Well, well, at least I didn't have to fight the crowds to get to my blog site! I do believe I've become invisible again. At least it's helped me make a decision to quit posting much here. From now on I'll continue to record my junk like music, art, etc. and a few stray comments here when I feel like it, but keep the personal thoughts in an offline private journal. Might even have to re-name the blog to match the change in content.
I'm not afraid of privacy issues. I have nothing hidden or secret in my life that I'm afraid to share. I don't believe there's any kind of privacy in cyberspace anyway, so it's a waste of time to worry about security. But I feel stupid hanging my thoughts and such out here which are apparently of no interest to hardly anyone else.
So for a transition to the new direction here's a joke that I enjoyed this week...
A elderly lady driving a car became lost in a snowstorm. She didn't panic however, because she remembered she had once heard. "If you ever get stuck in a snowstorm, just wait for a snow plow to come by and follow it.
Sure enough, pretty soon a snow plow came by, and she started to follow it. She followed the plow for about forty-five minutes.
She explained that she had heard if she ever got stuck in a snow storm, to follow a plow.
The driver nodded and said, "Well, I'm done with the Wal-Mart parking lot, do you want to follow me over to K-Mart now?"
Have a nice day!
Friday, February 3, 2012
Yesterday as I was driving to pick up Mom at the care center and take her to her beauty shop appointment, my usual begrudging attitude about having to do this made me ashamed. I made myself think along other lines. I love Mom and I'm certainly glad to still have her in my life even with her extra needs. But what about me? Back to selfish again. I'm sometimes tempted to sell all and move far away to some tropical utopia. (Isn't everyone?)
In looking back I have noticed a pattern in my life. (Wouldn't it be nice to have a life map and compass first?) About every decade, more or less, I have made a major change, some sort of thrilling like a beginner diving off a high board. The one that came to mind yesterday was the 1987 move. I had a respectable good paying job in 1986 and an almost paid off mortgage on my house, but it felt as if my head was bumping the ceiling. There was no way to expand my life in any direction. Plus I simply had an itch to move on, maybe menopausal madness?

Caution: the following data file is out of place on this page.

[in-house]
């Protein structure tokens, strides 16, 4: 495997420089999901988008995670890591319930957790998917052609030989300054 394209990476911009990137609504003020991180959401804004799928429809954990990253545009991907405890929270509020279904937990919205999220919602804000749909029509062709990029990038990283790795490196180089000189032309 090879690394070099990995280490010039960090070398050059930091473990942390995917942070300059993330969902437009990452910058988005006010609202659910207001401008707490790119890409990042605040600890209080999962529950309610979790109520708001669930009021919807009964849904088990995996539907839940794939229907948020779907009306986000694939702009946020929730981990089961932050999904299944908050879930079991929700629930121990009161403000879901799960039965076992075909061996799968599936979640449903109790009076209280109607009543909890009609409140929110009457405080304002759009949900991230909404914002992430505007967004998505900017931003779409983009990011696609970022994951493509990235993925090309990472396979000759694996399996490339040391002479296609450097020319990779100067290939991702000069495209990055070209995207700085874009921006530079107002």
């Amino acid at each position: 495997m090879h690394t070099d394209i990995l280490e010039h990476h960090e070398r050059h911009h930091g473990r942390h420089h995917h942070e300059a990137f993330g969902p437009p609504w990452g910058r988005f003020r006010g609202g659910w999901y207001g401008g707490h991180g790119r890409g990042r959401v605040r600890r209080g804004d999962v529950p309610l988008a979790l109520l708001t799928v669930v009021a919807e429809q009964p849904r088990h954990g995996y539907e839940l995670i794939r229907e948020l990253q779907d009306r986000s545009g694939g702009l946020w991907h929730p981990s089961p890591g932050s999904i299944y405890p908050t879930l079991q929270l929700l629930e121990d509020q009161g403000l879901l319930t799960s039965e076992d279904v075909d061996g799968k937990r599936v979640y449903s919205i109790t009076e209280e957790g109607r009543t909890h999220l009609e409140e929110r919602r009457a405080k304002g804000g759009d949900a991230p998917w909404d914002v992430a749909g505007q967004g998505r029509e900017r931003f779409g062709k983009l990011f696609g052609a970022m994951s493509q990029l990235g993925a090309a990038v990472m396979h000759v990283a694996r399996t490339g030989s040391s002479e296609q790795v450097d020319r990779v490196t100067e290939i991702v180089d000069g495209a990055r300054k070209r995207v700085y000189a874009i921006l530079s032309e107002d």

So in 1986 I decided to sell my house and move to Tennessee, partly to be close to a guy with whom had a long distance relationship. I'd adopted my foster son who was now about 9 years old and much adored by my Mom and step-dad. We all lived in the same small town, and I knew they would be overwhelmingly opposed to my plan to move at least 2 states away. So one weekend when they were on an out of state trip, I listed my house with a realtor and accepted an immediate offer. Done deal - almost. This was in the fall, and it actually got a lot more complicated involving a rental house and finally a move to Tennessee in the spring of 1987. (Would have been so much more romantic just to hop on the interstate, drive off and live happily ever after...)
So anyway, I bought a house in TN, married my guy the following December, moved in with him, then moved back to my house in about March. So much for happily ever after - just couldn't make things work in the same house. Tried that again in 1989, but again it didn't work. So I bought a house in North Carolina, lived and worked there until 1997. I finalized a divorce, moved back to the town where my Mom still lived, and have been here since then.
I've often thought about how badly I messed up those years, but yesterday as I question the meaning behind all this, I realize that the trapped feeling I have now would be a thousand times worse if I had never had that adventure. If I had never moved away, I would have stayed with the same job without any advancement, the same house, the same neighborhood, etc. And I would likely have always pined for adventure growing more and more frustrated each year.
I guess the lesson is, even if life seems to be messed up, meaninless or wasted, there is always some good angle to it. Times of reflection often reveal gems of insight. Even when life seems stale and meaningless, I really need to appreciate and enjoy the now, because it does have meaning and value. If I can't quite see the broad picture clearly in this moment, I'll likely be able to see it later. I know I am where I'm supposed to be today, and my sense of purpose is recharged.
Wonder what it would be like to live in Hawaii?